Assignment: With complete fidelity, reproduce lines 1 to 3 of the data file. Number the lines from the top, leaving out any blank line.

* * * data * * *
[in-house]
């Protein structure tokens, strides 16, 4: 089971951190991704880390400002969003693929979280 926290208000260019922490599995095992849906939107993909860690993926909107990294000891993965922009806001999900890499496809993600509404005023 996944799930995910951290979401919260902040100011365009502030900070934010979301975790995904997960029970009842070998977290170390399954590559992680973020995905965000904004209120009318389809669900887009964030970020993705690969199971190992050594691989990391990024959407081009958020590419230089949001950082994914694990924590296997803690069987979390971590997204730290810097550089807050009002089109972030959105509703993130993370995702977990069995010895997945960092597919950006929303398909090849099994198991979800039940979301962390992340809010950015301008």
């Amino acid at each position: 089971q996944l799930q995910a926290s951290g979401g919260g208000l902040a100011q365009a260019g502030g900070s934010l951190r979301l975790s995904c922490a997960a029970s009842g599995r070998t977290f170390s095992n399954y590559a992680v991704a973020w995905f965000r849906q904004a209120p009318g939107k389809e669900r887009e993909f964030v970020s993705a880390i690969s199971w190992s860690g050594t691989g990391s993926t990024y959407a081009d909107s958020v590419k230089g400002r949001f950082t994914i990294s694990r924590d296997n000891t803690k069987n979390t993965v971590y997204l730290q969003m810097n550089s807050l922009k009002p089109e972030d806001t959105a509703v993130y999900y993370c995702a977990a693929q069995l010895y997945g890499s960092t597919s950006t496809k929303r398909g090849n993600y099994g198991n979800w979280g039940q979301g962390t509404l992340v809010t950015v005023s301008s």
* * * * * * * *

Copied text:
[in-house]
């Protein structure tokens, strides 16, 4: 089971951190991704880390400002969003693929979280 926290208000260019922490599995095992849906939107993909860690993926909107990294000891993965922009806001999900890499496809993600509404005023 996944799930995910951290979401919260902040100011365009502030900070934010979301975790995904997960029970009842070998977290170390399954590559992680973020995905965000904004209120009318389809669900887009964030970020993705690969199971190992050594691989990391990024959407081009958020590419230089949001950082994914694990924590296997803690069987979390971590997204730290810097550089807050009002089109972030959105509703993130993370995702977990069995010895997945960092597919950006929303398909090849099994198991979800039940979301962390992340809010950015301008």
């Amino acid at each position: 089971q996944l799930q995910a926290s951290g979401g919260g208000l902040a100011q365009a260019g502030g900070s934010l951190r979301l975790s995904c922490a997960a029970s009842g599995r070998t977290f170390s095992n399954y590559a992680v991704a973020w995905f965000r849906q904004a209120p009318g939107k389809e669900r887009e993909f964030v970020s993705a880390i690969s199971w190992s860690g050594t691989g990391s993926t990024y959407a081009d909107s958020v590419k230089g400002r949001f950082t994914i990294s694990r924590d296997n000891t803690k069987n979390t993965v971590y997204l730290q969003m810097n550089s807050l922009k009002p089109e972030d806001t959105a509703v993130y999900y993370c995702a977990a693929q069995l010895y997945g890499s960092t597919s950006t496809k929303r398909g090849n993600y099994g198991n979800w979280g039940q979301g962390t509404l992340v809010t950015v005023s301008s």